Farnsworth House (1951)
Mies van der Rohe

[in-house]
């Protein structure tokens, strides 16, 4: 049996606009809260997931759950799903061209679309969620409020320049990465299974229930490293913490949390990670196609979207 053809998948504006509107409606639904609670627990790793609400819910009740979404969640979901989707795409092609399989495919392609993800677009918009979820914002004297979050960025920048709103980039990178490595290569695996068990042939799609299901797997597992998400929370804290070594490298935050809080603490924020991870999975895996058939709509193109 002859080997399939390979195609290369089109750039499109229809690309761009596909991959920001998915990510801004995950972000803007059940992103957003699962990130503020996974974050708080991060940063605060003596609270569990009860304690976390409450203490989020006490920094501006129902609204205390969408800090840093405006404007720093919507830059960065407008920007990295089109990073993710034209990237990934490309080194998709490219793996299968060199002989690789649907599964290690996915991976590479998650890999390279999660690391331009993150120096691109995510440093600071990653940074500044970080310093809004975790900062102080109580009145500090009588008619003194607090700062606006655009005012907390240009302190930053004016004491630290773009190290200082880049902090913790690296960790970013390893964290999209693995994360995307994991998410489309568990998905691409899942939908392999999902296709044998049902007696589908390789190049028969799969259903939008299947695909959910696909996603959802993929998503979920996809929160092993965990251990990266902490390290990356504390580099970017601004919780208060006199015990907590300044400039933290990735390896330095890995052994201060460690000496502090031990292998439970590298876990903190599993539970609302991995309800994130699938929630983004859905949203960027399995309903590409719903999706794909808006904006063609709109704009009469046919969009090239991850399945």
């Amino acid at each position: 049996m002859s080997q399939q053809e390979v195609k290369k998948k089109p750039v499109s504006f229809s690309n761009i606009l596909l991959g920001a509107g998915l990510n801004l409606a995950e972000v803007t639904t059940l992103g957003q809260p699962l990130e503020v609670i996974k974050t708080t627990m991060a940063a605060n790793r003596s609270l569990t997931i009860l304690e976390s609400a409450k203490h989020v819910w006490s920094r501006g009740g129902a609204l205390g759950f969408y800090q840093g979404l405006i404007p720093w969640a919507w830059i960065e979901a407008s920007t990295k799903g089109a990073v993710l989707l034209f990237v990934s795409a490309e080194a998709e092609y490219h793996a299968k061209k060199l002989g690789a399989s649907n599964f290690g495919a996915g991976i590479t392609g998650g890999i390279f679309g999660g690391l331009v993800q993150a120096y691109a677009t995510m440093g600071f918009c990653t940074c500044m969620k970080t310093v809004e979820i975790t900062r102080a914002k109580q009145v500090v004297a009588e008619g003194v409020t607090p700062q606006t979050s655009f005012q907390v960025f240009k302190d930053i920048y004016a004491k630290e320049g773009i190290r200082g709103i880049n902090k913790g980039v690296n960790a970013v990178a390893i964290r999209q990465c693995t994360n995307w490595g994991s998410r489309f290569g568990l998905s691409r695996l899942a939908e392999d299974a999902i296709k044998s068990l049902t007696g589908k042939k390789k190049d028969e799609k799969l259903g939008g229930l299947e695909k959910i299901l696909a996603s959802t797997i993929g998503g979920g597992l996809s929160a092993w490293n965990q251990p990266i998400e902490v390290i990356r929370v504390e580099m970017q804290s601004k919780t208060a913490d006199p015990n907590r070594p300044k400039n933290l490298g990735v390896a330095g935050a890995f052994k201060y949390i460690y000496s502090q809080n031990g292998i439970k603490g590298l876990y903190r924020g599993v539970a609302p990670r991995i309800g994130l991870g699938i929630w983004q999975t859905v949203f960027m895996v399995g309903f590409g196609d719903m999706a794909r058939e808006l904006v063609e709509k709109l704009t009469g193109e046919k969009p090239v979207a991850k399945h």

Here is another milestone in Modern architecture, the Farnsworth House. And like many others who were the first of its kind, this innovative structure suffered much scrutiny, even from its owner, Dr. Edith Farnsworth. (claimed to be “communist” due to lack of privacy and personal storage) Although their relationship ended poorly, the nature of the project and its site allowed Mies van der Rohe to do things he could not in his bigger structures, such as the Segram building in New York. The steel I-beams are visible to the eye, where in his high-rise, it had to be hidden by fire-proof cladding. The site, located deep into the woods allowed him to glaze all four walls of the building, without concern for privacy. Of course, this did not go as he planned – when news of the radical design got out, everyone came to see it. The structure faces the Fox River, reflecting its calm, linear horizon. The simple geometry, the cleanliness of white lines, and the weightlessness induced by the thin columns lifting the structure, give a strong contrast to the irregularity and rugged colors of nature and the heavily weighted tree trunks. The contrast and transparency allow the man-made and natural to co-exist harmoniously. Although they both integrate their buildings into nature, Frank Lloyd Wright and Mies van der Rohe takes quite a different approach, where Wright integrated his structure into nature, allowing the stone walls to grow out of the ground, for trees to grow through his wooden roof, and the cantilevered balconies to overlook the waterfall. (yes, I’m talking about Fallingwater) The sketches show a general characteristic of FLW and Mies, respectively.